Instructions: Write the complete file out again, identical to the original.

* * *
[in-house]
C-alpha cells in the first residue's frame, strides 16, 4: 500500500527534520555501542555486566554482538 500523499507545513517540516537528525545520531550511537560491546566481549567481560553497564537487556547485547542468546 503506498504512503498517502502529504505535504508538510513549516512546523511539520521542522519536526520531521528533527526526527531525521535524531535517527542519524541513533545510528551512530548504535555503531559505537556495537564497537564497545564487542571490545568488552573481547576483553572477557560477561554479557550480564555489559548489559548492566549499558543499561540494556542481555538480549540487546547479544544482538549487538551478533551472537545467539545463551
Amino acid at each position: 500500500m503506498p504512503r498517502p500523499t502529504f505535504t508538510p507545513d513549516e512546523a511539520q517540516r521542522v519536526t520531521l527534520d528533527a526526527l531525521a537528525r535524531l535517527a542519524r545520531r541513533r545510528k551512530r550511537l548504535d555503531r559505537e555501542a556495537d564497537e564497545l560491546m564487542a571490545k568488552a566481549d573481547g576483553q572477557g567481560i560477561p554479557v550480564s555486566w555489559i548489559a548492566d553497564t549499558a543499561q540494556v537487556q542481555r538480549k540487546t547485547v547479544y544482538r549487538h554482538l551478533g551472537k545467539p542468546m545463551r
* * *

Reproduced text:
[in-house]
C-alpha cells in the first residue's frame, strides 16, 4: 500500500527534520555501542555486566554482538 500523499507545513517540516537528525545520531550511537560491546566481549567481560553497564537487556547485547542468546 503506498504512503498517502502529504505535504508538510513549516512546523511539520521542522519536526520531521528533527526526527531525521535524531535517527542519524541513533545510528551512530548504535555503531559505537556495537564497537564497545564487542571490545568488552573481547576483553572477557560477561554479557550480564555489559548489559548492566549499558543499561540494556542481555538480549540487546547479544544482538549487538551478533551472537545467539545463551
Amino acid at each position: 500500500m503506498p504512503r498517502p500523499t502529504f505535504t508538510p507545513d513549516e512546523a511539520q517540516r521542522v519536526t520531521l527534520d528533527a526526527l531525521a537528525r535524531l535517527a542519524r545520531r541513533r545510528k551512530r550511537l548504535d555503531r559505537e555501542a556495537d564497537e564497545l560491546m564487542a571490545k568488552a566481549d573481547g576483553q572477557g567481560i560477561p554479557v550480564s555486566w555489559i548489559a548492566d553497564t549499558a543499561q540494556v537487556q542481555r538480549k540487546t547485547v547479544y544482538r549487538h554482538l551478533g551472537k545467539p542468546m545463551r